The man: I just remembered I have to take my cat to the orthodontist right now! His fangs are coming in crooked. No, really. I wouldn’t make this up just to avoid having twenty children. I’m not that type of guy! Come on! Ya’ gotta believe me!
The truth is that one can see almost anything in those nine stars. (If I squint, I’m pretty sure I can see the Spice Girls!) This predilection that guides our view of the stars also “informs” our interpretations of things on this planet. We are driven to seek patterns where there are none, then extrapolate from those imagined patterns to identify cause-and-effect relationships that simply don’t exist. But why?
     We are undoubtedly the descendants of people who connected the dots, not of those who failed to do so. Consider Og, a hypothetical caveman who lived ten thousand years ago. Og hears a noise in the woods and leaps to the conclusion that an unseen predator lurks in the bushes ready to pounce. He flees the scene at once and lives not merely to tell the tale, but to pass on his believing genes to a new generation. Note that Og would survive whether the noise turned out to be a hungry lion or a harmless squirrel. In either case, the believer lives to procreate at a future time. On the other hand, consider his companion Grog who hears the same noise but brushes it off as nothing. He remains at the scene as fraidy-cat Og scurries back to the safety of home. Sometimes Grog is correct and lives to mock his paranoid friend. But eventually Grog turns out to be wrong and is summarily devoured, removed from the gene pool, and placed in line for a Darwin Award.
     Thus, those who connected the dots – even if they were wrong – lived to procreate, while those who failed to do so became Caveman Mcnuggets. The doubting gene was in this manner gradually weeded out of our DNA, or rendered progressively more recessive or uncommon. Voila! We are a species of believers. This is an essential component of our nature, but the very quality that protected our progenitors can, ironically, become quite damaging to us today. While Og, the caveman, was not harmed by fleeing at the sound of a noise that turned out to be merely a rabbit, we who live today are often harmed by our false beliefs. I call them “Grand Illusions” and they can be deadly. That is the point of this series of blogs. My programs (see “Keynote Topics” on the navigation bar above) seek to demolish the false beliefs that reduce sales, hinder customer service, and limit leaders.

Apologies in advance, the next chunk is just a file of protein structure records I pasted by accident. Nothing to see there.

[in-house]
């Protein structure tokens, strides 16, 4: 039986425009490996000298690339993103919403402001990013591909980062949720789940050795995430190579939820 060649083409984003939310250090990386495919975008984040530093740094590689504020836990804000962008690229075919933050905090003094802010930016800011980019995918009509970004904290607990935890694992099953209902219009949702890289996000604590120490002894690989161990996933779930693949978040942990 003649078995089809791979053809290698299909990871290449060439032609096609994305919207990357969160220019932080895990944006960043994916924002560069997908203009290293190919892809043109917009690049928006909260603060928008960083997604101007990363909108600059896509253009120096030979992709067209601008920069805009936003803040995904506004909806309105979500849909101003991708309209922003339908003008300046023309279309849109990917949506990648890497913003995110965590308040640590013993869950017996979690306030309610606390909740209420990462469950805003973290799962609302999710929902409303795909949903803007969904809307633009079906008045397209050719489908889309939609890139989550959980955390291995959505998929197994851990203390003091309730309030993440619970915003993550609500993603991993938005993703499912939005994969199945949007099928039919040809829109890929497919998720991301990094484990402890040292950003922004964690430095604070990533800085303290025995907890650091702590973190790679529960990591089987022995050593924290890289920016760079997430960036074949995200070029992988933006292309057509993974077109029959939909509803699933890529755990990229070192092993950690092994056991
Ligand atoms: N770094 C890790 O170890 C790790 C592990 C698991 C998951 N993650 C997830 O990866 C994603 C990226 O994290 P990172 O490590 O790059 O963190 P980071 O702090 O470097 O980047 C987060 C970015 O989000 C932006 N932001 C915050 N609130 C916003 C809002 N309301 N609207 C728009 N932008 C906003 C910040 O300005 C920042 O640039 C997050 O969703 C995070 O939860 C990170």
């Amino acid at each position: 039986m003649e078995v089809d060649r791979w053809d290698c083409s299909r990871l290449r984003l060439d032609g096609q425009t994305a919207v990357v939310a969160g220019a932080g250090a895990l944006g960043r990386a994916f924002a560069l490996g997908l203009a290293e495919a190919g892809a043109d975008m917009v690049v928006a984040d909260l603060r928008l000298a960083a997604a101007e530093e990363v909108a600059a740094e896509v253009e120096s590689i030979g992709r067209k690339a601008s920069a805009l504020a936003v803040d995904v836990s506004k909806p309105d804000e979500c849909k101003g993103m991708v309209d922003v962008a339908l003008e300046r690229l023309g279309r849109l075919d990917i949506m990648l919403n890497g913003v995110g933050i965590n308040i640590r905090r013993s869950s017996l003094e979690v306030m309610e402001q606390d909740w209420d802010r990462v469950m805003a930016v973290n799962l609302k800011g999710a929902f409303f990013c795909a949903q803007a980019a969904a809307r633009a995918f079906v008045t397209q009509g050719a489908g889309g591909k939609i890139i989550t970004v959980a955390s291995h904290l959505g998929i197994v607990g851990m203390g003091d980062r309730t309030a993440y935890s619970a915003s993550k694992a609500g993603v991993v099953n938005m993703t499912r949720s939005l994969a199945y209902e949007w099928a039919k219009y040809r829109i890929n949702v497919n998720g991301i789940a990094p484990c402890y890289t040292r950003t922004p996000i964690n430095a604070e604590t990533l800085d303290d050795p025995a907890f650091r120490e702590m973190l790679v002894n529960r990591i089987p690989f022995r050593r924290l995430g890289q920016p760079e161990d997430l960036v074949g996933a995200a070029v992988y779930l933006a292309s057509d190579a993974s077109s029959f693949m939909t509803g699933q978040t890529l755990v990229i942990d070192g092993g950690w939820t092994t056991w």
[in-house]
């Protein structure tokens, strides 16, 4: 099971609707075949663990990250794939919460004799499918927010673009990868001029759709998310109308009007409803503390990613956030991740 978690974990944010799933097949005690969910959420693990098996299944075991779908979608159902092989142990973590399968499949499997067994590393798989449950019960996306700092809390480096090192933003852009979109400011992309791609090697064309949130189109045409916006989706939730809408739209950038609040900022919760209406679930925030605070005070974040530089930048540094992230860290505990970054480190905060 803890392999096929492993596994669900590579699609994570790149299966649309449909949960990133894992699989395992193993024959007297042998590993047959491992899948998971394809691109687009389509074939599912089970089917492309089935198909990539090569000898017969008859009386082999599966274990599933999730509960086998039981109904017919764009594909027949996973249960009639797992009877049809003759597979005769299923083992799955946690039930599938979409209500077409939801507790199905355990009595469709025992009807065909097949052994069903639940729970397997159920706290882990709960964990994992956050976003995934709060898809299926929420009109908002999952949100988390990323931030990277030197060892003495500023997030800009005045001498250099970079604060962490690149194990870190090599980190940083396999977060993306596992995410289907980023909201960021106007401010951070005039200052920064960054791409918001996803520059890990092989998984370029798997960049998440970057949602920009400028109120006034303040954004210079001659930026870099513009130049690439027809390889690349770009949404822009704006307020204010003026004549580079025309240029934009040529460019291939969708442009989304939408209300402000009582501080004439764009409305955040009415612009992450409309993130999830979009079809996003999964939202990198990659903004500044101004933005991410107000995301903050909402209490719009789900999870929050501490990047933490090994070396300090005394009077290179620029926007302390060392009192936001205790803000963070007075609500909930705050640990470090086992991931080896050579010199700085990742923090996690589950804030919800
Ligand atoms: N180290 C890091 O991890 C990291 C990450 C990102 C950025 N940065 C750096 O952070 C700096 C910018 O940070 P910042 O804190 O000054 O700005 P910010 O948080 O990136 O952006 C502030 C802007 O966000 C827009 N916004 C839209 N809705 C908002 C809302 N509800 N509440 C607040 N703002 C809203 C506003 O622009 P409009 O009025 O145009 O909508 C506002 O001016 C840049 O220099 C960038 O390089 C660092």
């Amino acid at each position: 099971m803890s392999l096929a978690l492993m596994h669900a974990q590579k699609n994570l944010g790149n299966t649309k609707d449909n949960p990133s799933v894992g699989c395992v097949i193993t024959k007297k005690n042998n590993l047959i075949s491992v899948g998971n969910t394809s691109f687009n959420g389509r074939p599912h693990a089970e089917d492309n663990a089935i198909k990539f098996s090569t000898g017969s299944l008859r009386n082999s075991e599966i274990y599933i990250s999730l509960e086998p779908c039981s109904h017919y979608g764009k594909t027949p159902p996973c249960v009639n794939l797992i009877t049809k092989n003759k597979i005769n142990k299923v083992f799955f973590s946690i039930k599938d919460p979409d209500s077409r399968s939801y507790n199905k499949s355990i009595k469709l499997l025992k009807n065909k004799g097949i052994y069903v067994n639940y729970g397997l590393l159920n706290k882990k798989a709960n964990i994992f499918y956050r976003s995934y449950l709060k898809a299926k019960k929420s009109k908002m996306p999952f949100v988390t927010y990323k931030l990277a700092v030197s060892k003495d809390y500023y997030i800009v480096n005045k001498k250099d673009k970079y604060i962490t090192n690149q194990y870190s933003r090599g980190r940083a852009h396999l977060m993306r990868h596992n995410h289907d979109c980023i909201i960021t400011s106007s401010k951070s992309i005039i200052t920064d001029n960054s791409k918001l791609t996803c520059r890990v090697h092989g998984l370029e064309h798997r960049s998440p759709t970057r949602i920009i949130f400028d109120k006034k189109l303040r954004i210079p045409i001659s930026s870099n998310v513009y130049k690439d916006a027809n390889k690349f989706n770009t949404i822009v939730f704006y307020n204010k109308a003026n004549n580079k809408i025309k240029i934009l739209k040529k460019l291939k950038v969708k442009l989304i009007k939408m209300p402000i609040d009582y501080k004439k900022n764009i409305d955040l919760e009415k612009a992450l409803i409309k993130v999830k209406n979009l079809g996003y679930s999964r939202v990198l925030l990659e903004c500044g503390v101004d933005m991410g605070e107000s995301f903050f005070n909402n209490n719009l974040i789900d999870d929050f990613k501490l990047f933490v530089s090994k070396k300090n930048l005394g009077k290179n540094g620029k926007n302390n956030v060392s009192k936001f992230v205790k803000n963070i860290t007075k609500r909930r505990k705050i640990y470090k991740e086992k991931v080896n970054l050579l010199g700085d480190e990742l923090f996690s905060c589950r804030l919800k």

Steve Jobs of Apple fame was diagnosed with endocrine cancer in October of 2003, but rather than undergoing immediate surgery to remove the tumor (which has an almost 100% success rate if detected early), he opted instead for nine months of “alternative therapy.” By the time he finally agreed to surgery in July of 2004, the cancer had ravaged his liver so completely that he was forced to have a transplant. We’ll never know for sure, but that delay may well have cost him his life and robbed the world of a rare genius. He connected dots (alternative therapy to healing) whose correlation is tenuous and unproven and his belief may have cost him everything.
Or consider the case of David and Ginger Twitchell, who are (or, at least, were in the 1980s), devotees of Christian Science, a cult founded by Mary Baker Eddy in their hometown of Boston, Massachusetts in 1879. The sect (which is only marginally Christian and not at all scientific) eschews medical treatment on the grounds that prayer alone is sufficient to heal the sick. On April 4, 1986 the Twitchells’ 2-year-old son Robyn became ill with an obstructed bowel, a condition that could have been easily remedied at any of the fine hospitals in the area. But the Twitchells didn’t believe in doctors and hospitals; they believed in the healing power of prayer. So they prayed. But instead of getting better, peritonitis set in and after four days of agonizing pain the toddler died. The parents were convicted of involuntary manslaughter for their neglect, a charge that would later be overturned on a technicality.
So be careful what you believe. A healthy dose of skepticism is, well, healthy.

William Riggs